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Board of Education dismisses request

LaFAYETTE — On Wednesday, a young mother asked the Chambers County Board of Education to consider placing baby changing stations in the school district’s restroom facilities. Kimberly Carter made a strong case to do this, but it’s not likely to happen any time soon due to potentially prohibitive costs and liability issues.

Carter, who’s on the staff of the Chambers County Development Authority, told the board that she has a 15-month-old daughter and that she and her family like to attend sporting events such as football, basketball, baseball and volleyball games. The way it is now, she said, mothers who have to change an infant face the predicament of going back to their parked car to do it. Having baby changing stations in the restrooms would allow them to avoid this.

Carter presented a petition with 53 signatures on it, urging the board to take such action. She added that she had been “deeply saddened at the lack of empathy and willingness to compromise” that she’d been shown on this issue.

In responding to the request, Superintendent D. Kelli Hodge said it would not be a problem if it was about one baby changing station.

“The cost would be minimal,” she said. “We would have to have them everywhere we hold public events. That would be every campus, two stadiums, two baseball fields, Langdale Theater and the Cotton Duck [School Resource Center]. Plenty of males bring their children to the events. Bathrooms in our schools weren’t built to include baby changing stations. We have to meet (Americans With Disabilities Act) guidelines.”

Dr. Hodge said these guidelines require four feet of unobstructed space around baby changing stations. Doing this would mean plumbing and electrical modifications.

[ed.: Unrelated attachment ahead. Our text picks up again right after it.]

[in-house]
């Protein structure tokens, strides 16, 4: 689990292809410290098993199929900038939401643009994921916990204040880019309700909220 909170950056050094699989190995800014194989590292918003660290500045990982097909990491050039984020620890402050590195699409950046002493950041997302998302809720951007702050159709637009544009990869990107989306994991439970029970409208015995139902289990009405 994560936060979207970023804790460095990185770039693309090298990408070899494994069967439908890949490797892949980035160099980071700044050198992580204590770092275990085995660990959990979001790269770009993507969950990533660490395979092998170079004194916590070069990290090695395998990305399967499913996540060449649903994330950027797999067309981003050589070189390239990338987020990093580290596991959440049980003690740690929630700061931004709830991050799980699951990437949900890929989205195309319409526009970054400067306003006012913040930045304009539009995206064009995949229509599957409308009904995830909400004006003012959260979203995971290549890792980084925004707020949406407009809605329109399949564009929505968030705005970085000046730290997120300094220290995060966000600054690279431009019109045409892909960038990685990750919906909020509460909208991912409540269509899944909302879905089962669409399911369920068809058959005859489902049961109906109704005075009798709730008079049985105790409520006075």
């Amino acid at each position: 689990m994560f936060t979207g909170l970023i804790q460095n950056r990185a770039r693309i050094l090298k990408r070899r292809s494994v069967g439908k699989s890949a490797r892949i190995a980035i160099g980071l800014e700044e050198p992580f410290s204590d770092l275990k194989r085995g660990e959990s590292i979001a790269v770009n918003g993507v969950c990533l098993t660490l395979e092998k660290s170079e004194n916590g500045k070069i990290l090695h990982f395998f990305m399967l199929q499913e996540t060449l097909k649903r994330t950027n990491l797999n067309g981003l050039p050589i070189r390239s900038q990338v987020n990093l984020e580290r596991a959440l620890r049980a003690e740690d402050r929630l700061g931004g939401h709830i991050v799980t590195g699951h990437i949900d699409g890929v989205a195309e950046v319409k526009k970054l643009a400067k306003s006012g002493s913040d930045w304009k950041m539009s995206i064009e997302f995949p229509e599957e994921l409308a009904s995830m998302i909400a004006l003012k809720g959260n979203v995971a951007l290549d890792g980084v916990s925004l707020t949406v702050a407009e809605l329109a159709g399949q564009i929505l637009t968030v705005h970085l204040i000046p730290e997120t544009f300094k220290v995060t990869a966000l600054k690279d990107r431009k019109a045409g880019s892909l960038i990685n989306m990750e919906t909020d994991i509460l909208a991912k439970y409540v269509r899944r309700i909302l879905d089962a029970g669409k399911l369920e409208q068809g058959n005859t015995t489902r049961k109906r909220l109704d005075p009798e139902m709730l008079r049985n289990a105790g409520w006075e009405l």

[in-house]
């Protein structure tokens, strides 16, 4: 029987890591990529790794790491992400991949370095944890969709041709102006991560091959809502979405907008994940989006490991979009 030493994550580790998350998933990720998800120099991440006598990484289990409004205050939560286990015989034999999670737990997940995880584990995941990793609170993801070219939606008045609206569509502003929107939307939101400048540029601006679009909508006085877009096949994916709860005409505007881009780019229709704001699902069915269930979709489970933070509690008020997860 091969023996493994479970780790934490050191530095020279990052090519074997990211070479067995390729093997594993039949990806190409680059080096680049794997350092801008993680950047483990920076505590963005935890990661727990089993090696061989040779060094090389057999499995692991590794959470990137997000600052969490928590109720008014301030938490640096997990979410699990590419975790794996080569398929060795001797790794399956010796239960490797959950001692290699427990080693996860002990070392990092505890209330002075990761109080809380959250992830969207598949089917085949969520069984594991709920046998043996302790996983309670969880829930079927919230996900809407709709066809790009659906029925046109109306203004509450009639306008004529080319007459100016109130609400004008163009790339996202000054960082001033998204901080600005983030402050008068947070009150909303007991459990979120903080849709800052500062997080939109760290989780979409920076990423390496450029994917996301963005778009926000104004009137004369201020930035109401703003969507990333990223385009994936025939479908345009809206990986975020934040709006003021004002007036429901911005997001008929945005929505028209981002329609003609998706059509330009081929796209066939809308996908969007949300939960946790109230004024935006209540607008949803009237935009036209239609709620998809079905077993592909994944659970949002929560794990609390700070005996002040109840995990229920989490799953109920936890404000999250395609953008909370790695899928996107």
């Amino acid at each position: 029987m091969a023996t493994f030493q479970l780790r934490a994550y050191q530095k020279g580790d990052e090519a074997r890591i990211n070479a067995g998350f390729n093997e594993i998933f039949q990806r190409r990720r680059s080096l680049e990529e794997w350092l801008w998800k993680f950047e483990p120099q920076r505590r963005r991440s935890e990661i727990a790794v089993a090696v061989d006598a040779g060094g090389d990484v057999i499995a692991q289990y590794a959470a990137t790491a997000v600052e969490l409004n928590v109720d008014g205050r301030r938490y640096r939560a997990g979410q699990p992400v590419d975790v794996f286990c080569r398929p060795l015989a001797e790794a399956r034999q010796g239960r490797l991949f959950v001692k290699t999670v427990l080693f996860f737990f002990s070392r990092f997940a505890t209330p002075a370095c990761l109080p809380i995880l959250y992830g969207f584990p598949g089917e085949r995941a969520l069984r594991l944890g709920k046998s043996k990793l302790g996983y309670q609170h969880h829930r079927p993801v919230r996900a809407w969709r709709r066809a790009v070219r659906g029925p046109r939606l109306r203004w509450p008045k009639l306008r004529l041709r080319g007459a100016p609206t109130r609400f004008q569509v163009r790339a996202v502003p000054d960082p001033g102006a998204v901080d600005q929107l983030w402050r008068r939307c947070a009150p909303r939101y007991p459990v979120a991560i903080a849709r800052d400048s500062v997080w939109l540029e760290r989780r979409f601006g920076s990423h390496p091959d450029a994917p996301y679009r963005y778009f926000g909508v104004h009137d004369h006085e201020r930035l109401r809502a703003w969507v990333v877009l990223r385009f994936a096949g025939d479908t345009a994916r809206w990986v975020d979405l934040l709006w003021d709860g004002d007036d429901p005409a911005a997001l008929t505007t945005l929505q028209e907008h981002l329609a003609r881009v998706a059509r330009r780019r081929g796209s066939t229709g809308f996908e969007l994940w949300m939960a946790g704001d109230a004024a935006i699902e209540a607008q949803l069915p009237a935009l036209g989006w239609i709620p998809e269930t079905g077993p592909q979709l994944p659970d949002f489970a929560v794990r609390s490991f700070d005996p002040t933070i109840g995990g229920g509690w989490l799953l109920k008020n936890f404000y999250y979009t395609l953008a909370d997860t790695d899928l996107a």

“This would cost tens of thousands of dollars per restroom, and then we could run into building code violations,” she said.

She said there was no way the restrooms at Langdale Theater and the Cotton Duck could be expanded. The Theater, she said, is the one place that’s used for more events than any other building in the system.

“It’s used year round, not just for one season.” she said.

There’s also a health issue with baby changing stations.

“I have been reading a variety of studies on this,” she said. “They are finding that these stations are either the dirtiest or second-dirtiest place in the restroom. It’s a close second to the doorknob. Because of the porous nature of most stations, it is very difficult to kill all of the germs and the bacteria. The most effective way is to use stainless steel, which can be very expensive.”

Some studies on this subject have found body fluids and illegal drugs on baby changing stations.

“Baby changing stations are a convenience, not a right,” Dr. Hodge said. “We try our best to provide conveniences when it is fiscally responsible to do so. For example, we have signed an agreement to allow online and credit card payments for school fees. We were able to do this because it cost us nothing. As superintendent, I cannot make everyone happy, but I have to look at all sides of a situation. After spending a good many hours conducting research on this topic, I can say that I know this does not further our mission, it is not the best use of our limited funds, and it is not something that I could ever bring before you in a capital plan or budget.”

The current five-year capital plan calls for new roofs on some school buildings, more energy-efficient windows and a new culinary lab.